This study dealt with the development of person perception of children and of early adolescents. 278 subjects consisted of eight different grades (1st-8th gredes) were instructed to write about three persons. These descriptions were analyzed by the content analysis (method) which dealt with the following four phases: (a) Calculation of the number of statements appeared in the descriptions, (b) categorization of each statement in either central or peripheral one, (c) picking out the expressed traits of persons and (d) classifying the qualifying (Q.) and organizing (Or.) terms. In (a), (b) and (c) phases, similar types of developments were found. But in (d) some different trends were found: The developments in (a), (b), (c) and (d) phases started at their ages of 7-8 years simultaneously, But the development seen in the first three phases ((a), (b) and (c)) stopped at their ages of 12-14 years, while the development in (d) continued further.
The present study was designed to clarify the retrieval process in Long-Term Memory by free emission method. Subjects were requested to recall as many female names ending with “ko” or flower names as possible. All of the recalled items were classified into two classes according to the subject's introspective reports after the recall: One consisted of within-unit items (WUI) which were recalled with some subjectively related cues and the other for extra-unit items (EUI) which were recalled without them. The mean inter-response time (MIRT) for WUI was shorter than that for EUI and nearly constant through the recall session, while MIRT for EUI increased rapidly as a function of the recall time. It was suggested that there might be some specific memory process based on subjectively related cues.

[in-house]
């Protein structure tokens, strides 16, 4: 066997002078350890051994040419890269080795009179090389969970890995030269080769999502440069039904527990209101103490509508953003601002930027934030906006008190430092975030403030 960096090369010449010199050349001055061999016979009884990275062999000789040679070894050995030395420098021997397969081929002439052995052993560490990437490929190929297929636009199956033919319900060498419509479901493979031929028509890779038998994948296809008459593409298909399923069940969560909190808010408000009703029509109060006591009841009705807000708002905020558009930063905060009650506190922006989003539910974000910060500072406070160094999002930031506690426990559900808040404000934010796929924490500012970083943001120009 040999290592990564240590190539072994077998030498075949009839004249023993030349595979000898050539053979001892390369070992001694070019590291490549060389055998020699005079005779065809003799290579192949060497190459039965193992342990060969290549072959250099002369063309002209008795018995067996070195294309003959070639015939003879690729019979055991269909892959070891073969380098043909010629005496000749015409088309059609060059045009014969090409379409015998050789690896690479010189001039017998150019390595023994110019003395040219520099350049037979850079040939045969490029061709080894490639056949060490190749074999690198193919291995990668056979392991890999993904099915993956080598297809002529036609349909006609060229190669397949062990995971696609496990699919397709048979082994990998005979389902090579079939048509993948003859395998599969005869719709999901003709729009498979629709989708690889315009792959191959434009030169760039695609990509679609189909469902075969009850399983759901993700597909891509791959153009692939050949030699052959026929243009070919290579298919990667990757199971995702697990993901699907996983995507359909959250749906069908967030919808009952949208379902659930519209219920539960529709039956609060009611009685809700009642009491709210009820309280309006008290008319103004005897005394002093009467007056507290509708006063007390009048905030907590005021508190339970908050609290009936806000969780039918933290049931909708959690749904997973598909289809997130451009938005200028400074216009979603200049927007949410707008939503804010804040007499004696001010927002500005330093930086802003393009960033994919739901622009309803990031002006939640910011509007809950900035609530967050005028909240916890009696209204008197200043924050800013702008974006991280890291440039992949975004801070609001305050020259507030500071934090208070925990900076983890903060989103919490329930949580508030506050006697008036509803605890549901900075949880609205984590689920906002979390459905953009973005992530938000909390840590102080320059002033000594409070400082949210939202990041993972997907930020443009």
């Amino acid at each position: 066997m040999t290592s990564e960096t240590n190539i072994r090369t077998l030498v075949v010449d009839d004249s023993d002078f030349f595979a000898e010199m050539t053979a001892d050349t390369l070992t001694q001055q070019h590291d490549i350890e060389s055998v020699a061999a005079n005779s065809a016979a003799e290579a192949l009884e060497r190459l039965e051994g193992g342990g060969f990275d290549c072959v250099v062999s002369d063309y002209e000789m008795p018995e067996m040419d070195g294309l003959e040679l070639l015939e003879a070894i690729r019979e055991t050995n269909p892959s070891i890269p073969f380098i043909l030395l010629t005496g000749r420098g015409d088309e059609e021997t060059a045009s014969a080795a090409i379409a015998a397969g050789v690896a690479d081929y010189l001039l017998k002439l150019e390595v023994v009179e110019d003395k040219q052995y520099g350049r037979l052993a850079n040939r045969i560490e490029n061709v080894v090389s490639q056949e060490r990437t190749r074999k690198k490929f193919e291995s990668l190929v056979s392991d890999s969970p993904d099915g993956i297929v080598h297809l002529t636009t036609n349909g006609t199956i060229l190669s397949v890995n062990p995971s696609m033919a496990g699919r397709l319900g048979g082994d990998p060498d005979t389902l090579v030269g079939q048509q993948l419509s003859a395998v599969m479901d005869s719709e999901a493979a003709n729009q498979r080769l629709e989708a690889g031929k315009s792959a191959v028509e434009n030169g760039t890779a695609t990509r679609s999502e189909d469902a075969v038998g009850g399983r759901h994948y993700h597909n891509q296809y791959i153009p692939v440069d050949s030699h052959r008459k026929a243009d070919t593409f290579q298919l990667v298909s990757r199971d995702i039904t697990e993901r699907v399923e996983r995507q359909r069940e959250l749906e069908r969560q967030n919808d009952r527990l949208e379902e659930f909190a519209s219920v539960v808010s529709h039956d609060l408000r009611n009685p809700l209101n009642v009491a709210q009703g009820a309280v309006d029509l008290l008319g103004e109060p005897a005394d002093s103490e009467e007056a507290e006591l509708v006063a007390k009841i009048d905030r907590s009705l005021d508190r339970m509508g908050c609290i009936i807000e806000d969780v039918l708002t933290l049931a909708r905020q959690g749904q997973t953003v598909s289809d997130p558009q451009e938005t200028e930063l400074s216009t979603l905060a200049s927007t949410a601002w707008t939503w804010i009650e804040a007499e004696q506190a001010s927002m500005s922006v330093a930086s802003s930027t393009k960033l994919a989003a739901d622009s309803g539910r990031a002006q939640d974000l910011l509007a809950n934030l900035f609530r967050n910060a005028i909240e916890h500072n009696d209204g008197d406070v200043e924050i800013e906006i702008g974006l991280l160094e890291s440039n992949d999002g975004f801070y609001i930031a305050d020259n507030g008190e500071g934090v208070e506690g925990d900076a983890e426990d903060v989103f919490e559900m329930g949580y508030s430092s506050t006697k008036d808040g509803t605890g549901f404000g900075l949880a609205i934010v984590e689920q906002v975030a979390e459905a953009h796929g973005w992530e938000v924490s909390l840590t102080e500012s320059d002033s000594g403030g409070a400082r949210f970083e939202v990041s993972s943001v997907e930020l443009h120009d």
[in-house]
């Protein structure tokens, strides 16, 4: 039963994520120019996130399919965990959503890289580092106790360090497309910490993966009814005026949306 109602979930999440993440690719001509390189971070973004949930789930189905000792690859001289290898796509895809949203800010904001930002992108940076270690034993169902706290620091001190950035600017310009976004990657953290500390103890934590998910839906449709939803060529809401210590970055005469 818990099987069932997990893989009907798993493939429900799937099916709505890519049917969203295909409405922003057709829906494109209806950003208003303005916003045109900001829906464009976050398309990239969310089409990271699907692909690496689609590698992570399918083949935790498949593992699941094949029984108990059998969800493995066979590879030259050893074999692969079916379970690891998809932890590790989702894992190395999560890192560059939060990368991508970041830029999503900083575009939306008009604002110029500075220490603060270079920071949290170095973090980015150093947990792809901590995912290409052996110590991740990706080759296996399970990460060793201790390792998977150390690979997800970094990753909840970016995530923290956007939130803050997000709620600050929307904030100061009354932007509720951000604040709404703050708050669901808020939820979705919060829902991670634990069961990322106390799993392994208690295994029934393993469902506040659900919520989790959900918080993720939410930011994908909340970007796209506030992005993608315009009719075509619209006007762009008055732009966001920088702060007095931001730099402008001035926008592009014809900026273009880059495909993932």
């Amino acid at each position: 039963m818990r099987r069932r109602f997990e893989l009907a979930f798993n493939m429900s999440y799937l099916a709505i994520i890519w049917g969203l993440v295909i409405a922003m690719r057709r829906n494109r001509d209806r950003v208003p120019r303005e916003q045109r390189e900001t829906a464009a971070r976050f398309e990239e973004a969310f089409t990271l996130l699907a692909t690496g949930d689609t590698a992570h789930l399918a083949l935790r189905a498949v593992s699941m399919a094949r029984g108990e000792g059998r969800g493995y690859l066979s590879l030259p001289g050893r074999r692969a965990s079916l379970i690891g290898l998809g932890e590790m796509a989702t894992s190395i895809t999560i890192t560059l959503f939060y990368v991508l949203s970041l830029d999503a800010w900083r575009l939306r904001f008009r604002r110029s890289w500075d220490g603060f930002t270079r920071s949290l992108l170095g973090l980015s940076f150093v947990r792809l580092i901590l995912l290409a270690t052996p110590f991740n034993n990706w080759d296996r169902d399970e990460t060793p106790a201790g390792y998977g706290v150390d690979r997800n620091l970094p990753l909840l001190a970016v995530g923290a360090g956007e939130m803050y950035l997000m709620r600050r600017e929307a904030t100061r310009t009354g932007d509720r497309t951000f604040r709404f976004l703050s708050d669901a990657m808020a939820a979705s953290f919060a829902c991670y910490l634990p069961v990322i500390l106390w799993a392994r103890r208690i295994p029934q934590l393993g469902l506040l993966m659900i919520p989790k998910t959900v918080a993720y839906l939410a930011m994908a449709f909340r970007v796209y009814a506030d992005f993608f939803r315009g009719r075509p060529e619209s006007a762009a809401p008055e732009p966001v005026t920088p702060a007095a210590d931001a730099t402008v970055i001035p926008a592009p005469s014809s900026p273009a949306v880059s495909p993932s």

The cue utilization behavior of six-year-old children in multi-dimensional judgement tasks was studied in two experiments based on the multiple-cue probability learning (MPL) paradigm. The task required subjects to use two stimulus dimensions as cues to predict a lever distance, a criterion which was determined by an experimenter. In Exp. I, the effect of cue dominance on the task performance were examined. The results showed that the children had a tendency to use solely dominant cue for the task, and the performance was a function of the cue validity (cue-criterion correlation) of dominant cue. In Exp. II, children's ability to use simultaneously multiple cues corresponding to the cue validity was confirmed, under the optimal condition of cue properties.
To test the stimulus-aftereffect hypothesis and the informational hypothesis, human subjects received partial reinforcement in which a number of N-R transitions and the values of H2 and H3 were varied under the gambling task. The continuous reinforcement group was added for a control. After eleven acquisition trials, the PRE was demonstrated, but resistance to extinction was not an increasing function of both the number of N-R transitions and informational measures. However, resistance can be regarded as a function of N-length. The extinction data suggest that the stimulus-aftereffect interpretation is more persuasive than the discriptive theory of information, considering the mechanisms of the few-trial PRE.